Times of Israel: Iran Missile Strike Missed Target

Posted June 22, 2017

Six medium-range ballistic missiles were launched on the extremist group's bases in Dayr al-Zawr and according to spokesman Bahram Qassemi of the foreign ministry, they were "fatal blows" which served as "just a wake-up warning to those who still can not or have not managed to decently comprehend the realities of the region and their own limits".

Earlier on Monday, Iran's Islamic Revolution Guards Corps (IRGC) announced that the Sunday attack on the "terrorists" in Syria's eastern region of Deir ez-Zor had been coordinated with the Syrian government.

For all the talk this morning about the Iranian ballistic missile strike on an ISIS target in Syria, the real story is that 6 out of the 7 missiles that Iran fired failed to actually hit their intended target.

Both the administration of former President Barack Obama and Trump's have focused exclusively on defeating Islamic State, but with the militants' self-proclaimed caliphate shrinking, USA -backed and Syrian-backed forces appear to be competing for territory.

Despite these efforts, a Syrian SU-22 warplane later arrived on the scene and dropped bombs near the US -backed rebels.

"The Islamic Republic of Iran is standing on the front line, with powerful countries, in terms of missile power", Boroujerdi said following the attack.

The agreement covers four zones in Syria where the rebels are fighting pro-government forces.

US warplanes buzzed the pro-Assad forces in an attempt to scare them away from the rebels, and contacted the Russian military to defuse the situation.

On Monday, Russia warned the United States that it will treat the US-led coalition planes in Syria, west of the Euphrates, as targets.

It marked the first time Tehran has fired into Syria from Iranian territory, using bases in Kermanshah and Kurdistan.

Speaking in Washington, the top US military officer said the two sides were in delicate discussions to lower tensions. "That's why there's no threat of direct confrontation between Russian Federation and American aircraft". "The coalition does not seek to fight the Syrian regime, Russian, or pro-regime forces, but will not hesitate to defend coalition or partner forces from any threat".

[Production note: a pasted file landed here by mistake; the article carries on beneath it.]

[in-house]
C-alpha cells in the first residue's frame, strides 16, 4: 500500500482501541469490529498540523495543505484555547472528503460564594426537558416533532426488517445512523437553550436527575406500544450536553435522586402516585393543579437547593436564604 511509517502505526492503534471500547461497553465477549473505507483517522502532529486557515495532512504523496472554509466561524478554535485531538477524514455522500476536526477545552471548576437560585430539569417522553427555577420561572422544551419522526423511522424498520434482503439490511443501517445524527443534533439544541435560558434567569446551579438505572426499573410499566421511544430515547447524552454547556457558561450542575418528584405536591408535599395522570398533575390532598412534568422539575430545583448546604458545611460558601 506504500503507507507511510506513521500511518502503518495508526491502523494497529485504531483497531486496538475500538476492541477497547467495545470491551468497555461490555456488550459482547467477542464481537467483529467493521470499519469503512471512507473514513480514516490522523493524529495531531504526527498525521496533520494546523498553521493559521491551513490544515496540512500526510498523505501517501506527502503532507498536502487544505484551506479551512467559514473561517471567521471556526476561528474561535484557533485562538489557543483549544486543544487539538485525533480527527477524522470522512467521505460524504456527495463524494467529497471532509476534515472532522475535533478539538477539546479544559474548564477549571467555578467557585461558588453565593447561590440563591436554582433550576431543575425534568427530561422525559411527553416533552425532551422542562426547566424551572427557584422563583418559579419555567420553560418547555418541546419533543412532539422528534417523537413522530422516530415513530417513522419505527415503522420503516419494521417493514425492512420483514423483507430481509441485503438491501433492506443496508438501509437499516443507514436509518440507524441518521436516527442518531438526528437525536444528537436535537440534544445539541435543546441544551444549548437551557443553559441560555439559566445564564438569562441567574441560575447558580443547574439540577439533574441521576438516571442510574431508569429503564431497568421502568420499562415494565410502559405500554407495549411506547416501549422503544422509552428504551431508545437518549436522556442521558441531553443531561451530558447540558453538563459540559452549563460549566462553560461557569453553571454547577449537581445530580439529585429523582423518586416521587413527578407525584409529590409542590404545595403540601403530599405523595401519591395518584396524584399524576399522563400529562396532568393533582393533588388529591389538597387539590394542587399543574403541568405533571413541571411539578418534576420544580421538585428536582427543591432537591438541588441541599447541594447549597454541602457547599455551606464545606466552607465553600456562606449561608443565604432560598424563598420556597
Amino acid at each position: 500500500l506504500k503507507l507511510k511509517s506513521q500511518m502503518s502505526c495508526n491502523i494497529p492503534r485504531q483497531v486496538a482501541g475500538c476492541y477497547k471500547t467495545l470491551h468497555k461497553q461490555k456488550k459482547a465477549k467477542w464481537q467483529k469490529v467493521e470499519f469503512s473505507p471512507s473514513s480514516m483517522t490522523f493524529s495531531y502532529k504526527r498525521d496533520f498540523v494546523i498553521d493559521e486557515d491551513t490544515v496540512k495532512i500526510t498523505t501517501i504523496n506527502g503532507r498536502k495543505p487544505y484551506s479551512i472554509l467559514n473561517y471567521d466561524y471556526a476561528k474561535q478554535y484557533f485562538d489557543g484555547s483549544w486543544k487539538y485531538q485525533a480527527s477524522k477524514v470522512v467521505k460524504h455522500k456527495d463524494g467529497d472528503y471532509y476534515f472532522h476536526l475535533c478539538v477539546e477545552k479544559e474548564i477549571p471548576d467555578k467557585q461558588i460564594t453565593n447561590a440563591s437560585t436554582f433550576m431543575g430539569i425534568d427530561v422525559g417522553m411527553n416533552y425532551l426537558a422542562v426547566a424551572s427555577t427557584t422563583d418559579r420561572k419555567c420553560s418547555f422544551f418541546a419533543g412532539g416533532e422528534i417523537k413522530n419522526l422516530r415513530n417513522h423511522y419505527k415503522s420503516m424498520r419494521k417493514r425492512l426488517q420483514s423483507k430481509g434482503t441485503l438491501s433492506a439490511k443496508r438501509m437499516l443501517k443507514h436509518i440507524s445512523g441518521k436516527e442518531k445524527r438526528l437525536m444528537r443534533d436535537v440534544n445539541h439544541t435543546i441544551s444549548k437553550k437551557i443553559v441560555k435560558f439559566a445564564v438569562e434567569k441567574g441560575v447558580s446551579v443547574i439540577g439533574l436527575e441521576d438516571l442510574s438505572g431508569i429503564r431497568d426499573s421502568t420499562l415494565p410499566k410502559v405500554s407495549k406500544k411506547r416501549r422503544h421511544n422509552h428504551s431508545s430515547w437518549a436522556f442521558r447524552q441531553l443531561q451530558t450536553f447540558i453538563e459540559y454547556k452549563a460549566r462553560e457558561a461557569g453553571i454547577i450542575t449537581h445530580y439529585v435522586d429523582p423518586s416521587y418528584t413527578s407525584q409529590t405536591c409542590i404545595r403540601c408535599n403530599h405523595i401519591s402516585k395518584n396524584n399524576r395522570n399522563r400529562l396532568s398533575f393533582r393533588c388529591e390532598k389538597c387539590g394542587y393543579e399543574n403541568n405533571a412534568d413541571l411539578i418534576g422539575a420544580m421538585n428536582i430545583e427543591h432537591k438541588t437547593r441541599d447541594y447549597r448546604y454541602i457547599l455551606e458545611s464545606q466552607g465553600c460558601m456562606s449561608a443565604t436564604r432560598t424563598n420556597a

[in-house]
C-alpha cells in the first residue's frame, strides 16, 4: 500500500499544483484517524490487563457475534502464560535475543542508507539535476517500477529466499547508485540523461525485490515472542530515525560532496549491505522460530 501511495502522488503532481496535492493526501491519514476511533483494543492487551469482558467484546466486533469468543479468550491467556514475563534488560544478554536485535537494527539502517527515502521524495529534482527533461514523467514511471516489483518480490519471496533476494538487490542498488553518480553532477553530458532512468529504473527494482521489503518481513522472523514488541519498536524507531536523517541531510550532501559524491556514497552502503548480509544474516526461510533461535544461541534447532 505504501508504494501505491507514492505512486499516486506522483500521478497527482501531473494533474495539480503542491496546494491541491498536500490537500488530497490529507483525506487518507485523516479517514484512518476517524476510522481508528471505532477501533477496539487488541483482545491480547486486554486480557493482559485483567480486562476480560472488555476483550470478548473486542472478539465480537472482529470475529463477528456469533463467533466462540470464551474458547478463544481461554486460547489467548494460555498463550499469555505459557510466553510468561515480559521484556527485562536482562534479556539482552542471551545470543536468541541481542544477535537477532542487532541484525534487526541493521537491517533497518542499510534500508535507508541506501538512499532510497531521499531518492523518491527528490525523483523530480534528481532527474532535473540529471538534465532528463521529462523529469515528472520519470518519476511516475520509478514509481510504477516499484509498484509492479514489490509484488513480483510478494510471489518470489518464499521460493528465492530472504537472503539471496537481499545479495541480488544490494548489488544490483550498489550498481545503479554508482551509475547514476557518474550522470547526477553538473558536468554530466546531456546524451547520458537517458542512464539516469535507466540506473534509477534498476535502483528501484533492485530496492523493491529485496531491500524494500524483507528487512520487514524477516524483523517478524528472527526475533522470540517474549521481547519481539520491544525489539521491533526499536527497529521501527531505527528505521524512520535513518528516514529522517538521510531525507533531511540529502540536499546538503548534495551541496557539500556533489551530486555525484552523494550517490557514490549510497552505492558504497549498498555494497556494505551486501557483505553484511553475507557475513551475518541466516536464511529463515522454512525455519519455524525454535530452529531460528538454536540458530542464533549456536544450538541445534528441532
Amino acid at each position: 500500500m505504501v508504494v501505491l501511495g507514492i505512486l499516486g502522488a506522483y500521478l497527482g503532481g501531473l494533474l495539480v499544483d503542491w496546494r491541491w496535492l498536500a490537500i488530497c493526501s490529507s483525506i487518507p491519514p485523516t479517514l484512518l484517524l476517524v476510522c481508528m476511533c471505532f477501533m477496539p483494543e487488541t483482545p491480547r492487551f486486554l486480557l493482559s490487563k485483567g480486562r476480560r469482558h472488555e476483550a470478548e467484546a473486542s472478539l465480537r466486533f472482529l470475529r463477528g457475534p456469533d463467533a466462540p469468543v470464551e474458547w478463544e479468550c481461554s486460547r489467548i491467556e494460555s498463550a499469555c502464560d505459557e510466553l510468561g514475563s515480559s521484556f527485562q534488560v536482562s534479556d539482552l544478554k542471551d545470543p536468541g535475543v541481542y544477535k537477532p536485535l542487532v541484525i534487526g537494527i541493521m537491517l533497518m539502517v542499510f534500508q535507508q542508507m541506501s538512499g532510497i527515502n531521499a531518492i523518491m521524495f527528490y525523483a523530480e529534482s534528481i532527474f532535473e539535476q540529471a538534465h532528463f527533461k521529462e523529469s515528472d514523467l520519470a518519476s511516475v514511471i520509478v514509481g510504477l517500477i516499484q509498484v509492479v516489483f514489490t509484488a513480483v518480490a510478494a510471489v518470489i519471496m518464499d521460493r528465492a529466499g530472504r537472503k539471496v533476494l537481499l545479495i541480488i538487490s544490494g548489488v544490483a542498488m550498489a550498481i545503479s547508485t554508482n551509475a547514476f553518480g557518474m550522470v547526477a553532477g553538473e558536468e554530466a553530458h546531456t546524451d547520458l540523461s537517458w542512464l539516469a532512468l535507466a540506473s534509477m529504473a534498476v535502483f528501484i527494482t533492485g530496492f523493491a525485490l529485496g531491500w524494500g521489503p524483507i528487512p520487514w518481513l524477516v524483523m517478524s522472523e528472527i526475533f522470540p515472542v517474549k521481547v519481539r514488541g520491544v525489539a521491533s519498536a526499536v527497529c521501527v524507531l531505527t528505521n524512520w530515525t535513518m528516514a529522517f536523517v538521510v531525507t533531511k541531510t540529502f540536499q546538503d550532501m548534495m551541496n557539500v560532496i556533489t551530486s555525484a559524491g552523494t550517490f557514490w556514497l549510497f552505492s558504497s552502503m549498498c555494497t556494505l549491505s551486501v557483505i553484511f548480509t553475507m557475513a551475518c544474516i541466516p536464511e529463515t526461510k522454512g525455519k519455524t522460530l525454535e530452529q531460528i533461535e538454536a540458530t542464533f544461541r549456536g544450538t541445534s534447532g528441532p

Iran's ballistic missile strike targeting the Islamic State group in Syria served both as revenge for attacks on Tehran earlier this month and a warning that Iran could strike Saudi Arabia and US interests in the Mideast, an Iranian general said Monday.

More than 170 "terrorists" including some commanders were killed in the missile strike, their statement said.

The president also pointed to an anti-Iran sanctions bill passed by the USA senate last week, saying the new officials in Washington have made wrong calculations if they think they could pressure Iran with congressional measures.

Iranian legislators claimed the strike was also a sign to the USA that Iran's ballistic missile program will not be deterred by sanctions. The national TV showed footages of missile attacks launched from western Iran.

He added that the missile raid, which took place at a time when "witless" USA senators passed a bill to impose "shameful and anti-JCPOA" sanctions against the IRGC and the Iranian nation, reminded the enemy front that any threat and aggression against Iran's national security will be faced with the reaction of the country's' armed forces backed by the people.

Israel also remains concerned about Iran's missile launches.

The strike came a few days after the US Senate passed a bill on new sanctions against Iran.

The Guard, which answers only to Supreme Leader Ayatollah Ali Khamenei, called the launch "Operation Laylat al-Qadar", referring to the night Muslims believe the Quran was first revealed to the Prophet Muhammad. This month Syrian Kurdish and Arab fighters, supported by USA advisers and air power, began the battle for Raqqa, the militants' self-declared capital.

A number of news outlets describe the attack as an escalation in the Syrian Civil War, but from an Iranian perspective this may not necessarily the case. He rose to be one of the extremist group's leading ideologues.

Another front is shaping up on the ground below, with Assad's forces, which are also battling the Islamic State group, reaching the Iraqi border in the distant east.